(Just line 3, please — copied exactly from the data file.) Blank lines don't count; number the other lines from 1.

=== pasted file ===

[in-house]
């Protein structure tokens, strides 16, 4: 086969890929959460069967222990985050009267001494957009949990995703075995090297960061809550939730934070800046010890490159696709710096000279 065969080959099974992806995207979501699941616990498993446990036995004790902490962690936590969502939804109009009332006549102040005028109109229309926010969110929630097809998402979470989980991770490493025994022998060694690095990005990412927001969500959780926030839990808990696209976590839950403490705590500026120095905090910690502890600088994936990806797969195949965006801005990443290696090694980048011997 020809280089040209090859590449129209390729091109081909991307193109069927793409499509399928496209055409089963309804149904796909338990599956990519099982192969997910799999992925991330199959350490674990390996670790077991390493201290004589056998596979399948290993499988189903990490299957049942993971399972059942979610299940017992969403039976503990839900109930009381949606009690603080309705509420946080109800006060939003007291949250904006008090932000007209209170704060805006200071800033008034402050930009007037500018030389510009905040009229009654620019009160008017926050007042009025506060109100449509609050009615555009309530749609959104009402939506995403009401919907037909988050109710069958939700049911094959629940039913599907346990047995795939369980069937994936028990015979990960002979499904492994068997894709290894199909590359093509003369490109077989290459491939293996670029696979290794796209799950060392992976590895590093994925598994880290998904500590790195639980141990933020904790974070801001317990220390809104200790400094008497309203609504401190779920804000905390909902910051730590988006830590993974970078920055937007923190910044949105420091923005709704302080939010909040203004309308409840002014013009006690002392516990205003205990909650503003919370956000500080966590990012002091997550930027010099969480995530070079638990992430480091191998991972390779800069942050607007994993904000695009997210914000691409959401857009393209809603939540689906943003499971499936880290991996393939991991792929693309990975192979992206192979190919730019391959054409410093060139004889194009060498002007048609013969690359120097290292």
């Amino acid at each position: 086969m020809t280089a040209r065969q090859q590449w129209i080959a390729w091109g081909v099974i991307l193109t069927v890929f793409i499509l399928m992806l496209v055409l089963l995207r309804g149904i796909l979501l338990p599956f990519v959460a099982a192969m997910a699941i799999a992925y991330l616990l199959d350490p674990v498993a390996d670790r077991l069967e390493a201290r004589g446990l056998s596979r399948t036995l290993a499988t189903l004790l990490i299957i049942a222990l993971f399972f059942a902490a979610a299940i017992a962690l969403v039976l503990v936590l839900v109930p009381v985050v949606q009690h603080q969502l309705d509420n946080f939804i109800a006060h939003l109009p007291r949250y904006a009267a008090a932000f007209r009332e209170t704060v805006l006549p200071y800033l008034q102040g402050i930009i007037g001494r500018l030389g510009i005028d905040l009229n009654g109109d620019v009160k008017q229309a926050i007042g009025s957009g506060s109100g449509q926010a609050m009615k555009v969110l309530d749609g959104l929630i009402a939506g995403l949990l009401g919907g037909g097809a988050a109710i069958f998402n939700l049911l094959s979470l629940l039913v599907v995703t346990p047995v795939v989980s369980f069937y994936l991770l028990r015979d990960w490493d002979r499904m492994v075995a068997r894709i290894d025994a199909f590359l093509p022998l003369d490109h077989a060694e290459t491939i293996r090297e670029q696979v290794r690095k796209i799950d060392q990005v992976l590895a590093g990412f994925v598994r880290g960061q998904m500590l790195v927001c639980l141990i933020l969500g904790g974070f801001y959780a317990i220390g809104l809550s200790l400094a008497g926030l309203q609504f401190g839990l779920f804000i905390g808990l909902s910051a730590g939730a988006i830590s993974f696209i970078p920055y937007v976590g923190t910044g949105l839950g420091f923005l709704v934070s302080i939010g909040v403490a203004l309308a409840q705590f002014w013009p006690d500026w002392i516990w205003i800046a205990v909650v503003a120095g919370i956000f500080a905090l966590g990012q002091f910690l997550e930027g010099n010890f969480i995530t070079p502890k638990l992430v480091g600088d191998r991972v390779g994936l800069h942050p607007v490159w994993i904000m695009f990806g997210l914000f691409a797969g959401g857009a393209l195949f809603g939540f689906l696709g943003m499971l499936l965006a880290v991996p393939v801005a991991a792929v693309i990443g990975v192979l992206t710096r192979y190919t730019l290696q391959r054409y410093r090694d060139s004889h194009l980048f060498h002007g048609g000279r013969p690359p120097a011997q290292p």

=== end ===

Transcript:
């Amino acid at each position: 086969m020809t280089a040209r065969q090859q590449w129209i080959a390729w091109g081909v099974i991307l193109t069927v890929f793409i499509l399928m992806l496209v055409l089963l995207r309804g149904i796909l979501l338990p599956f990519v959460a099982a192969m997910a699941i799999a992925y991330l616990l199959d350490p674990v498993a390996d670790r077991l069967e390493a201290r004589g446990l056998s596979r399948t036995l290993a499988t189903l004790l990490i299957i049942a222990l993971f399972f059942a902490a979610a299940i017992a962690l969403v039976l503990v936590l839900v109930p009381v985050v949606q009690h603080q969502l309705d509420n946080f939804i109800a006060h939003l109009p007291r949250y904006a009267a008090a932000f007209r009332e209170t704060v805006l006549p200071y800033l008034q102040g402050i930009i007037g001494r500018l030389g510009i005028d905040l009229n009654g109109d620019v009160k008017q229309a926050i007042g009025s957009g506060s109100g449509q926010a609050m009615k555009v969110l309530d749609g959104l929630i009402a939506g995403l949990l009401g919907g037909g097809a988050a109710i069958f998402n939700l049911l094959s979470l629940l039913v599907v995703t346990p047995v795939v989980s369980f069937y994936l991770l028990r015979d990960w490493d002979r499904m492994v075995a068997r894709i290894d025994a199909f590359l093509p022998l003369d490109h077989a060694e290459t491939i293996r090297e670029q696979v290794r690095k796209i799950d060392q990005v992976l590895a590093g990412f994925v598994r880290g960061q998904m500590l790195v927001c639980l141990i933020l969500g904790g974070f801001y959780a317990i220390g809104l809550s200790l400094a008497g926030l309203q609504f401190g839990l779920f804000i905390g808990l909902s910051a730590g939730a988006i830590s993974f696209i970078p920055y937007v976590g923190t910044g949105l839950g420091f923005l709704v934070s302080i939010g909040v403490a203004l309308a409840q705590f002014w013009p006690d500026w002392i516990w205003i800046a205990v909650v503003a120095g919370i956000f500080a905090l966590g990012q002091f910690l997550e930027g010099n010890f969480i995530t070079p502890k638990l992430v480091g600088d191998r991972v390779g994936l800069h942050p607007v490159w994993i904000m695009f990806g997210l914000f691409a797969g959401g857009a393209l195949f809603g939540f689906l696709g943003m499971l499936l965006a880290v991996p393939v801005a991991a792929v693309i990443g990975v192979l992206t710096r192979y190919t730019l290696q391959r054409y410093r090694d060139s004889h194009l980048f060498h002007g048609g000279r013969p690359p120097a011997q290292p």